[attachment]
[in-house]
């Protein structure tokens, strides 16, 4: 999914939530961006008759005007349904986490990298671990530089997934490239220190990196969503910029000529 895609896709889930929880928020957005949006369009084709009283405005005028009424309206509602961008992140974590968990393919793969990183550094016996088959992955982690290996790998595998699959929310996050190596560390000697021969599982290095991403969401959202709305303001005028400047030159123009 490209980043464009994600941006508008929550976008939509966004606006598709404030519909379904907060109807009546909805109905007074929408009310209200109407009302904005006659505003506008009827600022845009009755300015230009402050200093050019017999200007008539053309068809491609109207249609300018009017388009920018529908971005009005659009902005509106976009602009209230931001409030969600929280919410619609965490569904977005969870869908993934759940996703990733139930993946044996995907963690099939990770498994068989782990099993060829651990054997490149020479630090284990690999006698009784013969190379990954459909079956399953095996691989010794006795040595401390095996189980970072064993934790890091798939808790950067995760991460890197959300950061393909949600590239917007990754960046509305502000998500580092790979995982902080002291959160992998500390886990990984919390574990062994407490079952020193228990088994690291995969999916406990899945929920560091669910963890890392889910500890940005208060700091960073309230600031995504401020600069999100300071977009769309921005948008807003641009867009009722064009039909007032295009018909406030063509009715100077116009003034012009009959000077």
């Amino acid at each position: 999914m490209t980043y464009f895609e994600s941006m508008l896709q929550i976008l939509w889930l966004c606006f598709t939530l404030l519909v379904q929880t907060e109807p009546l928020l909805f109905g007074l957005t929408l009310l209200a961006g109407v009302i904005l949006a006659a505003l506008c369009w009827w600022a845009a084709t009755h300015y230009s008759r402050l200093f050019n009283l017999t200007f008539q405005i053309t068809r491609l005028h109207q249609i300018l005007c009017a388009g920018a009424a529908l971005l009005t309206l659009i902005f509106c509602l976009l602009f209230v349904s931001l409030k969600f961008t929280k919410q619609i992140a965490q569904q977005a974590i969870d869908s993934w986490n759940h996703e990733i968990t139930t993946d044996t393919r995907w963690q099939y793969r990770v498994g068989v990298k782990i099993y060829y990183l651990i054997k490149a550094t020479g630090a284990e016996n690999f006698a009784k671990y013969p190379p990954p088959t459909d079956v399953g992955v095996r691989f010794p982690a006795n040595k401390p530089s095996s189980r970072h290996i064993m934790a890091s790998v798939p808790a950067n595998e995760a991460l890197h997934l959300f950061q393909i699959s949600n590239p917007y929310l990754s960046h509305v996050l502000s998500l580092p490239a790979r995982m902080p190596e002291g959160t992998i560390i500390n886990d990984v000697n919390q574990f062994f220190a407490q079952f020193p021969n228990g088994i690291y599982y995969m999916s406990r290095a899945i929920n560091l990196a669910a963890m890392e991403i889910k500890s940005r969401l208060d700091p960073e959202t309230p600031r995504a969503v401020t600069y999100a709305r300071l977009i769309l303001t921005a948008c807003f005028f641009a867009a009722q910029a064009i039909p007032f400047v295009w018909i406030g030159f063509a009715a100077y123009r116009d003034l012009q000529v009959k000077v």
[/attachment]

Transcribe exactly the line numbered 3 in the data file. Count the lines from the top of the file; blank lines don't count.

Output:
């Amino acid at each position: 999914m490209t980043y464009f895609e994600s941006m508008l896709q929550i976008l939509w889930l966004c606006f598709t939530l404030l519909v379904q929880t907060e109807p009546l928020l909805f109905g007074l957005t929408l009310l209200a961006g109407v009302i904005l949006a006659a505003l506008c369009w009827w600022a845009a084709t009755h300015y230009s008759r402050l200093f050019n009283l017999t200007f008539q405005i053309t068809r491609l005028h109207q249609i300018l005007c009017a388009g920018a009424a529908l971005l009005t309206l659009i902005f509106c509602l976009l602009f209230v349904s931001l409030k969600f961008t929280k919410q619609i992140a965490q569904q977005a974590i969870d869908s993934w986490n759940h996703e990733i968990t139930t993946d044996t393919r995907w963690q099939y793969r990770v498994g068989v990298k782990i099993y060829y990183l651990i054997k490149a550094t020479g630090a284990e016996n690999f006698a009784k671990y013969p190379p990954p088959t459909d079956v399953g992955v095996r691989f010794p982690a006795n040595k401390p530089s095996s189980r970072h290996i064993m934790a890091s790998v798939p808790a950067n595998e995760a991460l890197h997934l959300f950061q393909i699959s949600n590239p917007y929310l990754s960046h509305v996050l502000s998500l580092p490239a790979r995982m902080p190596e002291g959160t992998i560390i500390n886990d990984v000697n919390q574990f062994f220190a407490q079952f020193p021969n228990g088994i690291y599982y995969m999916s406990r290095a899945i929920n560091l990196a669910a963890m890392e991403i889910k500890s940005r969401l208060d700091p960073e959202t309230p600031r995504a969503v401020t600069y999100a709305r300071l977009i769309l303001t921005a948008c807003f005028f641009a867009a009722q910029a064009i039909p007032f400047v295009w018909i406030g030159f063509a009715a100077y123009r116009d003034l012009q000529v009959k000077v």